FlyOver: February 2008 Archives

About a month ago, Orange County Register blogger Paul Hodgins wrote a post about his conversations with various theater professionals around the Los Angeles area.

His findings are no real surprise:

Those who bemoan the state of American theater should consider this sobering fact: even for its most successful playwrights and directors, it's a world without money or security.

Of course, Hodgins bases what he says on the anecdotal evidence he sees around Orange County and L.A.

Which makes me wonder: Is it better, or worse, in smaller cities around the country? My gut tells me worse; there's certainly no-one in my town of Missoula making a living as a freelance theater professional. In fact, even here -- more than 1,000 miles from Los Angeles -- the only folks I know making a living by writing scripts or acting do pretty much all their business in Hollywood.

But I also know that life in Missoula is a lot less expensive than in L.A. (just ask the scads of transplants who come here every year to get away from the big city, pushing up local housing prices....Not that I'm BITTER or anything...grrrr).

And as a journalist, I had an eye-opening conversation with a senior Chicago Tribune reporter a year ago in which it became clear that my standard of living here is actually no worse and in some ways infinitely better than his.

Journalists aren't theatricals, of course. But I do wonder, can people make a decent living acting, directing, and/or writing plays outside the major metro hubs in America?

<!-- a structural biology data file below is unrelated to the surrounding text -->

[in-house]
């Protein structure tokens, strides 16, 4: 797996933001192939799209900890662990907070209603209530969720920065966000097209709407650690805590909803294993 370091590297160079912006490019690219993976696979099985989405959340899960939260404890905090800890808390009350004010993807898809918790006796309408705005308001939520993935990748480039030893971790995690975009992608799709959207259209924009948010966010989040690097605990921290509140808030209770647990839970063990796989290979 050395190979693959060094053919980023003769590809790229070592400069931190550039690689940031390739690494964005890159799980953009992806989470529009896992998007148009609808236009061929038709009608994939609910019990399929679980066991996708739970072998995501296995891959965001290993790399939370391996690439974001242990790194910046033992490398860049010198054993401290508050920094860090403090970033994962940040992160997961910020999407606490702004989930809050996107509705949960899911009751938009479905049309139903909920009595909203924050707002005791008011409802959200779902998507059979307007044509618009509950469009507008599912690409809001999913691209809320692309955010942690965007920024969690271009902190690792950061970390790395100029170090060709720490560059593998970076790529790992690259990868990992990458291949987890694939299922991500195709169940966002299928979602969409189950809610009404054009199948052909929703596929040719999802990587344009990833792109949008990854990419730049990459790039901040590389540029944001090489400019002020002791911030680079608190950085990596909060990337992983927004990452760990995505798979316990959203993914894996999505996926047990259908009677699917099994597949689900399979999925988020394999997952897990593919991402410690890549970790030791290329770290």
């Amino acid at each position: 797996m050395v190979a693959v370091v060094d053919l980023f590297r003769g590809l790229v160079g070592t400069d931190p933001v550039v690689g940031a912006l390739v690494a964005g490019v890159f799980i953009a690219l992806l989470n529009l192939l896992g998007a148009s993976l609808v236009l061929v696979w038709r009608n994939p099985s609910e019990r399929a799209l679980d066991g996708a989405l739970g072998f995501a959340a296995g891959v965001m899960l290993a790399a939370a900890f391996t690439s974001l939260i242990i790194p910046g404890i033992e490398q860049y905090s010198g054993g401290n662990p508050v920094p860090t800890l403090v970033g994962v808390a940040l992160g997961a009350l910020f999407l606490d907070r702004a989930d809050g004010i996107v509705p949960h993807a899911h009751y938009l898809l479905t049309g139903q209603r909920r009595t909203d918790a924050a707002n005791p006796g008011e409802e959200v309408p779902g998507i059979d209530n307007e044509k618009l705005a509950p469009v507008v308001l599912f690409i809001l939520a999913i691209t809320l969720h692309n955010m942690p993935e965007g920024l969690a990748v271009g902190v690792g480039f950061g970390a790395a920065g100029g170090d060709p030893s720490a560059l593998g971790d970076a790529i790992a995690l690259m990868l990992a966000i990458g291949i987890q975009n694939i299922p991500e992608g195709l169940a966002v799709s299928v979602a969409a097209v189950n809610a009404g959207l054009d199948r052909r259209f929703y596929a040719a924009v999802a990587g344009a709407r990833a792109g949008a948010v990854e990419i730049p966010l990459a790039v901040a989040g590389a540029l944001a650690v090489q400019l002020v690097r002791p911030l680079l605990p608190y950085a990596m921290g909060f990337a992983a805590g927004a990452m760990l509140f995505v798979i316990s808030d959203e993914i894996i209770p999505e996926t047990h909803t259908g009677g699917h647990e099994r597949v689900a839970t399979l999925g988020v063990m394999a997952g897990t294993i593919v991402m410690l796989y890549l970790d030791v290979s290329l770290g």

February 27, 2008 10:18 AM | | Comments (0)

I'm standing in a crease between two towering folds of brushed stainless steel, looking up. A wall of glass fills the seam, partially reflecting the cold glint of metal and city lights outside, simultaneously revealing the warm glow of welcoming light and blond wood inside the building. Rooted in my tracks, gawking, I know I look like a tourist, and I just don't care.

I'm supposed to do this, of course - supposed to be overwhelmed with awe as I walk through the doors of Walt Disney Concert Hall, the most audacious work of architecture in the extravagant history of Los Angeles and the most paradigm-busting concert hall built anywhere in the world during the past generation. A few minutes later, standing inside the lobby, I watch through the glass as a well-dressed couple stops outside the front door and repeats my heavenward gaze.


WDCH-view_from_courthouse_hiCan you see what I see, feel what I feel? No, of course; you can't. To twist a familiar truism, writing about architecture is like dancing about music. Words can't create the experience itself - especially when the experience involves Disney Hall. Great architecture, like a great concert performance, demands first-hand engagement for real appreciation.

February 20, 2008 2:38 PM | | Comments (5)

How to rebuild an economically languishing community's identity around the arts? Well, here's one solution: Build a place for artists to live and work.

The city of Ventura, Calif. has apparently sunk millions into the project, which will combine "54 affordable housing units for artists and their families, 15 'supportive' apartments for people facing severe poverty and trying to end their homelessness, and 13 ocean-facing, market-rate condominiums likely to fetch upwards of $850,000," plus "a gallery-theater, park and arts-related commercial space."